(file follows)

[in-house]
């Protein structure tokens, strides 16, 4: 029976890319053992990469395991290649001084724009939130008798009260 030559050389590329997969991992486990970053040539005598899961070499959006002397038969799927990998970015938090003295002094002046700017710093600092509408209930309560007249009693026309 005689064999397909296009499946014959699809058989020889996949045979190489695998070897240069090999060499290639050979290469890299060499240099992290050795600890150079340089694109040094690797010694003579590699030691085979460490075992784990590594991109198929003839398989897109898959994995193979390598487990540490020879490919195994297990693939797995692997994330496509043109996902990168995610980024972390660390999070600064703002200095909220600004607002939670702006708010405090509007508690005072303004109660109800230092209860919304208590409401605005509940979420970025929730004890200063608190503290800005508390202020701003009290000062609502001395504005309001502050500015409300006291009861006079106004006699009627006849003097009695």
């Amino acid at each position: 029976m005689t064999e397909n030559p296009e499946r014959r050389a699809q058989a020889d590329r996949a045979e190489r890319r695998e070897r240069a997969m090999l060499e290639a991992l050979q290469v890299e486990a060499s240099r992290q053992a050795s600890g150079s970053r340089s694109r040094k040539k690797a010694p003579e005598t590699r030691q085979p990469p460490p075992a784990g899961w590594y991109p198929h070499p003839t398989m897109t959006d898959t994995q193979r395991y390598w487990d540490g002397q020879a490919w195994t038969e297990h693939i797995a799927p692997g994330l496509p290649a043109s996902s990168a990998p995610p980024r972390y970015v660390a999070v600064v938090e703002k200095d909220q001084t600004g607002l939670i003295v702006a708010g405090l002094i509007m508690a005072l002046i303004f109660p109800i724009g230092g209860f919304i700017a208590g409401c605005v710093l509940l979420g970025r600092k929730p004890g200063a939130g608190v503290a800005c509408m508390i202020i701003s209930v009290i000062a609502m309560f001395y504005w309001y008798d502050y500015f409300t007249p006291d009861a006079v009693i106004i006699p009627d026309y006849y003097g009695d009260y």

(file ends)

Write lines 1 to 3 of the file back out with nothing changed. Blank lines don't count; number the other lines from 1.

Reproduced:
[in-house]
């Protein structure tokens, strides 16, 4: 029976890319053992990469395991290649001084724009939130008798009260 030559050389590329997969991992486990970053040539005598899961070499959006002397038969799927990998970015938090003295002094002046700017710093600092509408209930309560007249009693026309 005689064999397909296009499946014959699809058989020889996949045979190489695998070897240069090999060499290639050979290469890299060499240099992290050795600890150079340089694109040094690797010694003579590699030691085979460490075992784990590594991109198929003839398989897109898959994995193979390598487990540490020879490919195994297990693939797995692997994330496509043109996902990168995610980024972390660390999070600064703002200095909220600004607002939670702006708010405090509007508690005072303004109660109800230092209860919304208590409401605005509940979420970025929730004890200063608190503290800005508390202020701003009290000062609502001395504005309001502050500015409300006291009861006079106004006699009627006849003097009695």
């Amino acid at each position: 029976m005689t064999e397909n030559p296009e499946r014959r050389a699809q058989a020889d590329r996949a045979e190489r890319r695998e070897r240069a997969m090999l060499e290639a991992l050979q290469v890299e486990a060499s240099r992290q053992a050795s600890g150079s970053r340089s694109r040094k040539k690797a010694p003579e005598t590699r030691q085979p990469p460490p075992a784990g899961w590594y991109p198929h070499p003839t398989m897109t959006d898959t994995q193979r395991y390598w487990d540490g002397q020879a490919w195994t038969e297990h693939i797995a799927p692997g994330l496509p290649a043109s996902s990168a990998p995610p980024r972390y970015v660390a999070v600064v938090e703002k200095d909220q001084t600004g607002l939670i003295v702006a708010g405090l002094i509007m508690a005072l002046i303004f109660p109800i724009g230092g209860f919304i700017a208590g409401c605005v710093l509940l979420g970025r600092k929730p004890g200063a939130g608190v503290a800005c509408m508390i202020i701003s209930v009290i000062a609502m309560f001395y504005w309001y008798d502050y500015f409300t007249p006291d009861a006079v009693i106004i006699p009627d026309y006849y003097g009695d009260y």